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Practice Bulletin Number 208, March 2019

(Replaces Practice Bulletin Number 133, February 2013)

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Practice Bulletin Number 206, February 2019

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Committee Opinion Number 756, October 2018

(Replaces Committee Opinion Number 658, February 2016)

ABSTRACT: As reproductive health experts and advocates for women’s health who work in conjunction with other obstetric and pediatric health care providers, obstetrician–gynecologists are uniquely positioned to enable women to achieve their infant feeding goals. Maternity care policies and practices that support breastfeeding are improving nationally; however, more work is needed to ensure all women receive optimal breastfeeding support during prenatal care, during their maternity stay, and after the birth occurs. Enabling women to breastfeed is a public health priority because, on a populatio...


Committee Opinion Number 744, August 2018

ABSTRACT: Unsustainable health care costs combined with suboptimal patient outcomes have led health policy experts and payers to consider value-based payment or alternative payment models. Replacing fee-for-service reimbursement, these models link payment to value by rewarding efforts to enhance the quality of care at similar or reduced costs. Although many of the models employed to date have focused on primary care, management of chronic disease in the Medicare population, and episodes of care for common procedures, models for primary and specialty care of women are in the early stages of de...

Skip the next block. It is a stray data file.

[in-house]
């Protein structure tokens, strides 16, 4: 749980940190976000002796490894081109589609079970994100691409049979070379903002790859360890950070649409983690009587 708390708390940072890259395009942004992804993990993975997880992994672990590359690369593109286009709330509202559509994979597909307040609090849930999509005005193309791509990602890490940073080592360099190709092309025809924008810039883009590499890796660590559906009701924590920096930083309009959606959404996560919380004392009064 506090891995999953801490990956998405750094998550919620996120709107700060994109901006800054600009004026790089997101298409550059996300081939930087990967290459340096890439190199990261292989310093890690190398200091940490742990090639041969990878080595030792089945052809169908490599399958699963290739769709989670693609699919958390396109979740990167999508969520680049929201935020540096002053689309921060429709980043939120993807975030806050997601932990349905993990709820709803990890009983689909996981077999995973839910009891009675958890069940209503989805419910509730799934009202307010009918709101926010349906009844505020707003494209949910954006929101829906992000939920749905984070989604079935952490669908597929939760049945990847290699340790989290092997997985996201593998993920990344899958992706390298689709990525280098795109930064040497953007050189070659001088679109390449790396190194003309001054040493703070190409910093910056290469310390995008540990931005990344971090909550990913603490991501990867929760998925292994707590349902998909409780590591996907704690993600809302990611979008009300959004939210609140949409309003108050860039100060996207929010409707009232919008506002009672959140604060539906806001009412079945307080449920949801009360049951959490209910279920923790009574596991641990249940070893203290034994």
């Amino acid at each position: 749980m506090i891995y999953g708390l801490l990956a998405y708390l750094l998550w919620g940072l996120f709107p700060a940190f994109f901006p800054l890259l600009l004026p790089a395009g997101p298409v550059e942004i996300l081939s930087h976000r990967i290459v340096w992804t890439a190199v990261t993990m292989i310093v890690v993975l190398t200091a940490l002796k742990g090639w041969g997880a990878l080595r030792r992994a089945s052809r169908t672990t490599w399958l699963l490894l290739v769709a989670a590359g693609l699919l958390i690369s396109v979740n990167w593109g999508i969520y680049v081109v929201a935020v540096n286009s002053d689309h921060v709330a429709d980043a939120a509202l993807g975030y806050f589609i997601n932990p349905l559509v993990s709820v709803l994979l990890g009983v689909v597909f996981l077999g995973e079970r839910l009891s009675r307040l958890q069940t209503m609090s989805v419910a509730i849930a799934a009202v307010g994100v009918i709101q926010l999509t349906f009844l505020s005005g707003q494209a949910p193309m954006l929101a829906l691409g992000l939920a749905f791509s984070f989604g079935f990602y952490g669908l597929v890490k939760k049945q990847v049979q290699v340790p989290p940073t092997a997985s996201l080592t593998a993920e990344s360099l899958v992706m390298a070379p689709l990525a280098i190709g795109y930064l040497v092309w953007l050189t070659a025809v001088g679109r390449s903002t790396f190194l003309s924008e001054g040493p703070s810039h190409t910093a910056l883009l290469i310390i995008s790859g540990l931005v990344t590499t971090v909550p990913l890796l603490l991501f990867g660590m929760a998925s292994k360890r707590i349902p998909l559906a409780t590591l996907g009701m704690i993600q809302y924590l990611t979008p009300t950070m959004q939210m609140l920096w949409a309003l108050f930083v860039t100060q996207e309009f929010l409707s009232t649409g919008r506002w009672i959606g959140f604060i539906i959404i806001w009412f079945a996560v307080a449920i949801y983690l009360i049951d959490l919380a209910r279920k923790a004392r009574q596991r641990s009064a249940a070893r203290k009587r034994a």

Committee Opinion Number 735, May 2018

(Replaces Committee Opinion Number 539, October 2012)

ABSTRACT: The phenomenon of adolescent childbearing is complex and far reaching, affecting not only the adolescents but also their children and their community. The prevalence and public health effect of adolescent pregnancy reflect complex structural social problems and an unmet need for acceptable and effective contraceptive methods in this population. In2006–2010, 82% of adolescents at risk of unintended pregnancy were currently using contraception, but only 59% used a highly effective method, including any hormonal method or intrauterine device. Long-acting reversible contraceptives (LARC...